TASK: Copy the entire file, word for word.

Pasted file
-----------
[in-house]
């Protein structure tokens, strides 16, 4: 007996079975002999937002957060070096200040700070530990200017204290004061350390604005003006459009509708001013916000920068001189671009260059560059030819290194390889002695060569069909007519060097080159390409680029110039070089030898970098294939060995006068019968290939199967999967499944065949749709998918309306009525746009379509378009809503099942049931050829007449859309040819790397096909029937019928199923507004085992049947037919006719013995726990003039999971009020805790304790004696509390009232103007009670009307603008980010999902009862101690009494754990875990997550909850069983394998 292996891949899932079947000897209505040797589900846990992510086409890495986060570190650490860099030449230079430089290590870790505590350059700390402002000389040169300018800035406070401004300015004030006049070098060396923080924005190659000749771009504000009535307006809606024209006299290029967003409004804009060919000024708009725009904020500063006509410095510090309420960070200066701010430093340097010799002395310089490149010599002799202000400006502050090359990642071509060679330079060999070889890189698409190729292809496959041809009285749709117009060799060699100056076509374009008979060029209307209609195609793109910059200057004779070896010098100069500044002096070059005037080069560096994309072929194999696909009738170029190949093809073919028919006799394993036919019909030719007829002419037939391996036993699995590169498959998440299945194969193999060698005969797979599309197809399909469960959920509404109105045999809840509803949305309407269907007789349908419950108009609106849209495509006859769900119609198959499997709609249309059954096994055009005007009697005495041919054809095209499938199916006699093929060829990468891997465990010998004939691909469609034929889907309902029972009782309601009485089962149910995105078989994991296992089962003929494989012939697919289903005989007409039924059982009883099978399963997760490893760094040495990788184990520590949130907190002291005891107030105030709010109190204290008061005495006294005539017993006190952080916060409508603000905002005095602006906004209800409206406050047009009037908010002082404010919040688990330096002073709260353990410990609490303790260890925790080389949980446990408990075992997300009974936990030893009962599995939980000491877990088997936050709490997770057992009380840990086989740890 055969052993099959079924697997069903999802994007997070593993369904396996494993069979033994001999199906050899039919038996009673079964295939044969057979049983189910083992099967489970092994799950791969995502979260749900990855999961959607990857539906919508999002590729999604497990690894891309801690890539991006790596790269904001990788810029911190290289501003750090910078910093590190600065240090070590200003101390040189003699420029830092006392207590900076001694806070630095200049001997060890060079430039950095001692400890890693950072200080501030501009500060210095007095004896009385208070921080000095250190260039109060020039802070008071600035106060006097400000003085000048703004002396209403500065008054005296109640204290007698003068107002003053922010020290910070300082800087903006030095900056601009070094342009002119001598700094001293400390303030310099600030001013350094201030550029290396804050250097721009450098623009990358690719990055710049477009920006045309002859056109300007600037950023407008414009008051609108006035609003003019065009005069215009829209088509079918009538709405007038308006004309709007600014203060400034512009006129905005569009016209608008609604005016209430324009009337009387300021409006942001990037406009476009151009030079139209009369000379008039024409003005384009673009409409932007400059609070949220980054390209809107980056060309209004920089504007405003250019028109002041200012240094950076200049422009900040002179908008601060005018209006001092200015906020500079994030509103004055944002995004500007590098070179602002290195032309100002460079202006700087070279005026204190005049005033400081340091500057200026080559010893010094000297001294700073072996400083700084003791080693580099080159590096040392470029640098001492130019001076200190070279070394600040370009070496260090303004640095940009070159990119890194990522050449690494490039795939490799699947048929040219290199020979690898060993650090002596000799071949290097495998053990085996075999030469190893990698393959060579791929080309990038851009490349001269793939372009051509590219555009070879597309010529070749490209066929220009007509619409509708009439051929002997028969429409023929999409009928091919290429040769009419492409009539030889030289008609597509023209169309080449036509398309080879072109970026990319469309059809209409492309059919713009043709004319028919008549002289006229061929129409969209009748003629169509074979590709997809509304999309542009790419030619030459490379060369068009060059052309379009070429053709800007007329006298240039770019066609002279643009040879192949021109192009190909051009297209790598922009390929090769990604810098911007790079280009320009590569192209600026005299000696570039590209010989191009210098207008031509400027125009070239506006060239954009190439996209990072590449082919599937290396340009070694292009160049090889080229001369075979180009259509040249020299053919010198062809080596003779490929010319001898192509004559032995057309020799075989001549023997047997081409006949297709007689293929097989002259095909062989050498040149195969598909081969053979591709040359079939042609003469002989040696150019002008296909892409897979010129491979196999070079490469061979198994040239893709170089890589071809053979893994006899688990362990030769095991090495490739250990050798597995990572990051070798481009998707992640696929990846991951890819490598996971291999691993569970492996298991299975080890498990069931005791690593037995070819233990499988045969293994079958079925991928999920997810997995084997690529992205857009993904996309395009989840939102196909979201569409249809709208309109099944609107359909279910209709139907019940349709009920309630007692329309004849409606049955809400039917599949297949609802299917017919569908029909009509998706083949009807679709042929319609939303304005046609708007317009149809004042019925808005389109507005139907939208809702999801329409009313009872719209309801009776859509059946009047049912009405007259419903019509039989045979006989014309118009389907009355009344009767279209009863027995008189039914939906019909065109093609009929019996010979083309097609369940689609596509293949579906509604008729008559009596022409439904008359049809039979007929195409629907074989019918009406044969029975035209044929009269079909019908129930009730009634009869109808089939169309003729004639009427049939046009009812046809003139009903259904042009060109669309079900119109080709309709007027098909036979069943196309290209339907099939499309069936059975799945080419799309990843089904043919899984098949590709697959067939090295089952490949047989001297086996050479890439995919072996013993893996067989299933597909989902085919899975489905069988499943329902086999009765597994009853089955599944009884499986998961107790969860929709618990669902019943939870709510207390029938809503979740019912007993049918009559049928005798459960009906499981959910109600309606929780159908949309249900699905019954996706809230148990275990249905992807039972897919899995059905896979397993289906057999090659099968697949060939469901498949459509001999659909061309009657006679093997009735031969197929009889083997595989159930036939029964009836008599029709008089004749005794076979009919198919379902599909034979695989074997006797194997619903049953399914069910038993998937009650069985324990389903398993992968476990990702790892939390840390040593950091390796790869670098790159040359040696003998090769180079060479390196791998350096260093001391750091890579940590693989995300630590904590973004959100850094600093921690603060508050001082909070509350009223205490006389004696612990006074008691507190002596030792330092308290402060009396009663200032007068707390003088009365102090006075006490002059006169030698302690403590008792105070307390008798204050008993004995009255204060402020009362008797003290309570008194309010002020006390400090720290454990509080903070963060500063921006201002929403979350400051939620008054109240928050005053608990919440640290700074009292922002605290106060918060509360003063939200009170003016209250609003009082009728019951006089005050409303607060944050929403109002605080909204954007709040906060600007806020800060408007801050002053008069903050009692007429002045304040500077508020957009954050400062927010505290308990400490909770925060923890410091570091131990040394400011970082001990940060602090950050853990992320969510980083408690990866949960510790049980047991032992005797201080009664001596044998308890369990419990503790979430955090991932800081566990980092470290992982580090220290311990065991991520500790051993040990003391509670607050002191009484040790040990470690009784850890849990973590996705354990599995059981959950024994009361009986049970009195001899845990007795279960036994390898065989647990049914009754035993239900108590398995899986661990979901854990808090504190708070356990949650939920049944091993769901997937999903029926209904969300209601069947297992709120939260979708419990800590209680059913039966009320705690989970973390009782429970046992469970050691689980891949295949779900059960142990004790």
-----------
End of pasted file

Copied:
[in-house]
């Protein structure tokens, strides 16, 4: 007996079975002999937002957060070096200040700070530990200017204290004061350390604005003006459009509708001013916000920068001189671009260059560059030819290194390889002695060569069909007519060097080159390409680029110039070089030898970098294939060995006068019968290939199967999967499944065949749709998918309306009525746009379509378009809503099942049931050829007449859309040819790397096909029937019928199923507004085992049947037919006719013995726990003039999971009020805790304790004696509390009232103007009670009307603008980010999902009862101690009494754990875990997550909850069983394998 292996891949899932079947000897209505040797589900846990992510086409890495986060570190650490860099030449230079430089290590870790505590350059700390402002000389040169300018800035406070401004300015004030006049070098060396923080924005190659000749771009504000009535307006809606024209006299290029967003409004804009060919000024708009725009904020500063006509410095510090309420960070200066701010430093340097010799002395310089490149010599002799202000400006502050090359990642071509060679330079060999070889890189698409190729292809496959041809009285749709117009060799060699100056076509374009008979060029209307209609195609793109910059200057004779070896010098100069500044002096070059005037080069560096994309072929194999696909009738170029190949093809073919028919006799394993036919019909030719007829002419037939391996036993699995590169498959998440299945194969193999060698005969797979599309197809399909469960959920509404109105045999809840509803949305309407269907007789349908419950108009609106849209495509006859769900119609198959499997709609249309059954096994055009005007009697005495041919054809095209499938199916006699093929060829990468891997465990010998004939691909469609034929889907309902029972009782309601009485089962149910995105078989994991296992089962003929494989012939697919289903005989007409039924059982009883099978399963997760490893760094040495990788184990520590949130907190002291005891107030105030709010109190204290008061005495006294005539017993006190952080916060409508603000905002005095602006906004209800409206406050047009009037908010002082404010919040688990330096002073709260353990410990609490303790260890925790080389949980446990408990075992997300009974936990030893009962599995939980000491877990088997936050709490997770057992009380840990086989740890 055969052993099959079924697997069903999802994007997070593993369904396996494993069979033994001999199906050899039919038996009673079964295939044969057979049983189910083992099967489970092994799950791969995502979260749900990855999961959607990857539906919508999002590729999604497990690894891309801690890539991006790596790269904001990788810029911190290289501003750090910078910093590190600065240090070590200003101390040189003699420029830092006392207590900076001694806070630095200049001997060890060079430039950095001692400890890693950072200080501030501009500060210095007095004896009385208070921080000095250190260039109060020039802070008071600035106060006097400000003085000048703004002396209403500065008054005296109640204290007698003068107002003053922010020290910070300082800087903006030095900056601009070094342009002119001598700094001293400390303030310099600030001013350094201030550029290396804050250097721009450098623009990358690719990055710049477009920006045309002859056109300007600037950023407008414009008051609108006035609003003019065009005069215009829209088509079918009538709405007038308006004309709007600014203060400034512009006129905005569009016209608008609604005016209430324009009337009387300021409006942001990037406009476009151009030079139209009369000379008039024409003005384009673009409409932007400059609070949220980054390209809107980056060309209004920089504007405003250019028109002041200012240094950076200049422009900040002179908008601060005018209006001092200015906020500079994030509103004055944002995004500007590098070179602002290195032309100002460079202006700087070279005026204190005049005033400081340091500057200026080559010893010094000297001294700073072996400083700084003791080693580099080159590096040392470029640098001492130019001076200190070279070394600040370009070496260090303004640095940009070159990119890194990522050449690494490039795939490799699947048929040219290199020979690898060993650090002596000799071949290097495998053990085996075999030469190893990698393959060579791929080309990038851009490349001269793939372009051509590219555009070879597309010529070749490209066929220009007509619409509708009439051929002997028969429409023929999409009928091919290429040769009419492409009539030889030289008609597509023209169309080449036509398309080879072109970026990319469309059809209409492309059919713009043709004319028919008549002289006229061929129409969209009748003629169509074979590709997809509304999309542009790419030619030459490379060369068009060059052309379009070429053709800007007329006298240039770019066609002279643009040879192949021109192009190909051009297209790598922009390929090769990604810098911007790079280009320009590569192209600026005299000696570039590209010989191009210098207008031509400027125009070239506006060239954009190439996209990072590449082919599937290396340009070694292009160049090889080229001369075979180009259509040249020299053919010198062809080596003779490929010319001898192509004559032995057309020799075989001549023997047997081409006949297709007689293929097989002259095909062989050498040149195969598909081969053979591709040359079939042609003469002989040696150019002008296909892409897979010129491979196999070079490469061979198994040239893709170089890589071809053979893994006899688990362990030769095991090495490739250990050798597995990572990051070798481009998707992640696929990846991951890819490598996971291999691993569970492996298991299975080890498990069931005791690593037995070819233990499988045969293994079958079925991928999920997810997995084997690529992205857009993904996309395009989840939102196909979201569409249809709208309109099944609107359909279910209709139907019940349709009920309630007692329309004849409606049955809400039917599949297949609802299917017919569908029909009509998706083949009807679709042929319609939303304005046609708007317009149809004042019925808005389109507005139907939208809702999801329409009313009872719209309801009776859509059946009047049912009405007259419903019509039989045979006989014309118009389907009355009344009767279209009863027995008189039914939906019909065109093609009929019996010979083309097609369940689609596509293949579906509604008729008559009596022409439904008359049809039979007929195409629907074989019918009406044969029975035209044929009269079909019908129930009730009634009869109808089939169309003729004639009427049939046009009812046809003139009903259904042009060109669309079900119109080709309709007027098909036979069943196309290209339907099939499309069936059975799945080419799309990843089904043919899984098949590709697959067939090295089952490949047989001297086996050479890439995919072996013993893996067989299933597909989902085919899975489905069988499943329902086999009765597994009853089955599944009884499986998961107790969860929709618990669902019943939870709510207390029938809503979740019912007993049918009559049928005798459960009906499981959910109600309606929780159908949309249900699905019954996706809230148990275990249905992807039972897919899995059905896979397993289906057999090659099968697949060939469901498949459509001999659909061309009657006679093997009735031969197929009889083997595989159930036939029964009836008599029709008089004749005794076979009919198919379902599909034979695989074997006797194997619903049953399914069910038993998937009650069985324990389903398993992968476990990702790892939390840390040593950091390796790869670098790159040359040696003998090769180079060479390196791998350096260093001391750091890579940590693989995300630590904590973004959100850094600093921690603060508050001082909070509350009223205490006389004696612990006074008691507190002596030792330092308290402060009396009663200032007068707390003088009365102090006075006490002059006169030698302690403590008792105070307390008798204050008993004995009255204060402020009362008797003290309570008194309010002020006390400090720290454990509080903070963060500063921006201002929403979350400051939620008054109240928050005053608990919440640290700074009292922002605290106060918060509360003063939200009170003016209250609003009082009728019951006089005050409303607060944050929403109002605080909204954007709040906060600007806020800060408007801050002053008069903050009692007429002045304040500077508020957009954050400062927010505290308990400490909770925060923890410091570091131990040394400011970082001990940060602090950050853990992320969510980083408690990866949960510790049980047991032992005797201080009664001596044998308890369990419990503790979430955090991932800081566990980092470290992982580090220290311990065991991520500790051993040990003391509670607050002191009484040790040990470690009784850890849990973590996705354990599995059981959950024994009361009986049970009195001899845990007795279960036994390898065989647990049914009754035993239900108590398995899986661990979901854990808090504190708070356990949650939920049944091993769901997937999903029926209904969300209601069947297992709120939260979708419990800590209680059913039966009320705690989970973390009782429970046992469970050691689980891949295949779900059960142990004790």